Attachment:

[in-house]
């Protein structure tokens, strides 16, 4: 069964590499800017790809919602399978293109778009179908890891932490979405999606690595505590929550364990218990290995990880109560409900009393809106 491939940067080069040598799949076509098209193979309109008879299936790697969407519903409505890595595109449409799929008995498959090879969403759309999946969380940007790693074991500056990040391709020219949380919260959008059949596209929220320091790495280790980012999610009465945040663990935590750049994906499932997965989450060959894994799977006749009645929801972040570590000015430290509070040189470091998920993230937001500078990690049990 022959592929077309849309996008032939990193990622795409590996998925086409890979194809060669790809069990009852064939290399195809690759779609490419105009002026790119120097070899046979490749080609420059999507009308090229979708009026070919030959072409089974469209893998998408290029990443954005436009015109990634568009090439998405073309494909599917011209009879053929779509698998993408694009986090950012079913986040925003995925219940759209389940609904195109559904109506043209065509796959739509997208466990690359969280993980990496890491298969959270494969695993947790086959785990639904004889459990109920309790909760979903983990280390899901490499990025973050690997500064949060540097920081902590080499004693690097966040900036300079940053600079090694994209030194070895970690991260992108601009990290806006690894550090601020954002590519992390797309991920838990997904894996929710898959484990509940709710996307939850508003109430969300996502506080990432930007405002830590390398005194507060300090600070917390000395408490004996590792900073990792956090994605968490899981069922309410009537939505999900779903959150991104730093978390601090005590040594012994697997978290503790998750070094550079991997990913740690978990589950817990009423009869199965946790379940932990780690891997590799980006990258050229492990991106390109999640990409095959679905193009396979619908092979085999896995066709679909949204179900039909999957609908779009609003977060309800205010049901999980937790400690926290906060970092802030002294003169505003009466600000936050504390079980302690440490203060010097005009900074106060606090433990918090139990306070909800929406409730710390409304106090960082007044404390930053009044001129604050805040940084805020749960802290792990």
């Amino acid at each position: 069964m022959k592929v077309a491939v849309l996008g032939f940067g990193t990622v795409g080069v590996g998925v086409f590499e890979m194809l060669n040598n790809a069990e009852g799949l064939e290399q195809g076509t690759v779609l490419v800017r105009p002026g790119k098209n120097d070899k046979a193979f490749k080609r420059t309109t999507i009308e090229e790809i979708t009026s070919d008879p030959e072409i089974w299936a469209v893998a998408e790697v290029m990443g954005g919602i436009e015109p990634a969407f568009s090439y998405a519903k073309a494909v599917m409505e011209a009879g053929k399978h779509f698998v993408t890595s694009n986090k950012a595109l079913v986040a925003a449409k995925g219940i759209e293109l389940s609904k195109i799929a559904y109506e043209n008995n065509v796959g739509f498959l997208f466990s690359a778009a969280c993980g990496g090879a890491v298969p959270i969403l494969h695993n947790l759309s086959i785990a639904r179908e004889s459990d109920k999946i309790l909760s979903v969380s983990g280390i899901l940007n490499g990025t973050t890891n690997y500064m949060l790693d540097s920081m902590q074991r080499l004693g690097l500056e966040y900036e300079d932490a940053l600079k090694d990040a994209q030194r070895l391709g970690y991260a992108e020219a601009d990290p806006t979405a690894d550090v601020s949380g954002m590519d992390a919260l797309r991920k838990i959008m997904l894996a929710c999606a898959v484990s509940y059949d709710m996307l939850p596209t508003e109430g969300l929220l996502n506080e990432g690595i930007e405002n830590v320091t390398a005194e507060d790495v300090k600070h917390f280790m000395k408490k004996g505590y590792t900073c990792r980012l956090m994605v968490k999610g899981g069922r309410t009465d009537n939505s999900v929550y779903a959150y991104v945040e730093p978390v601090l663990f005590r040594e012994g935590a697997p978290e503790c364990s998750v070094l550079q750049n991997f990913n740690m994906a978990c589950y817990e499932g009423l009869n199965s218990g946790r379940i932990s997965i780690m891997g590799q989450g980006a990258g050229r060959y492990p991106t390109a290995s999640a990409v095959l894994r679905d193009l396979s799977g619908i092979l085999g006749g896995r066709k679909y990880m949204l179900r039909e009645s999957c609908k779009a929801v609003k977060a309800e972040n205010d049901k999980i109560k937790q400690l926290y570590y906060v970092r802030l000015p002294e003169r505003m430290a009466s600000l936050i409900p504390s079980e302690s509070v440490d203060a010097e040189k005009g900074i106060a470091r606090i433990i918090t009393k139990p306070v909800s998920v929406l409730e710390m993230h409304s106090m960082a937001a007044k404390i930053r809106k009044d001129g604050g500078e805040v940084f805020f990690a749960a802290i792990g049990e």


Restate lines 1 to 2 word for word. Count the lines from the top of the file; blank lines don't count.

[in-house]
């Protein structure tokens, strides 16, 4: 069964590499800017790809919602399978293109778009179908890891932490979405999606690595505590929550364990218990290995990880109560409900009393809106 491939940067080069040598799949076509098209193979309109008879299936790697969407519903409505890595595109449409799929008995498959090879969403759309999946969380940007790693074991500056990040391709020219949380919260959008059949596209929220320091790495280790980012999610009465945040663990935590750049994906499932997965989450060959894994799977006749009645929801972040570590000015430290509070040189470091998920993230937001500078990690049990 022959592929077309849309996008032939990193990622795409590996998925086409890979194809060669790809069990009852064939290399195809690759779609490419105009002026790119120097070899046979490749080609420059999507009308090229979708009026070919030959072409089974469209893998998408290029990443954005436009015109990634568009090439998405073309494909599917011209009879053929779509698998993408694009986090950012079913986040925003995925219940759209389940609904195109559904109506043209065509796959739509997208466990690359969280993980990496890491298969959270494969695993947790086959785990639904004889459990109920309790909760979903983990280390899901490499990025973050690997500064949060540097920081902590080499004693690097966040900036300079940053600079090694994209030194070895970690991260992108601009990290806006690894550090601020954002590519992390797309991920838990997904894996929710898959484990509940709710996307939850508003109430969300996502506080990432930007405002830590390398005194507060300090600070917390000395408490004996590792900073990792956090994605968490899981069922309410009537939505999900779903959150991104730093978390601090005590040594012994697997978290503790998750070094550079991997990913740690978990589950817990009423009869199965946790379940932990780690891997590799980006990258050229492990991106390109999640990409095959679905193009396979619908092979085999896995066709679909949204179900039909999957609908779009609003977060309800205010049901999980937790400690926290906060970092802030002294003169505003009466600000936050504390079980302690440490203060010097005009900074106060606090433990918090139990306070909800929406409730710390409304106090960082007044404390930053009044001129604050805040940084805020749960802290792990």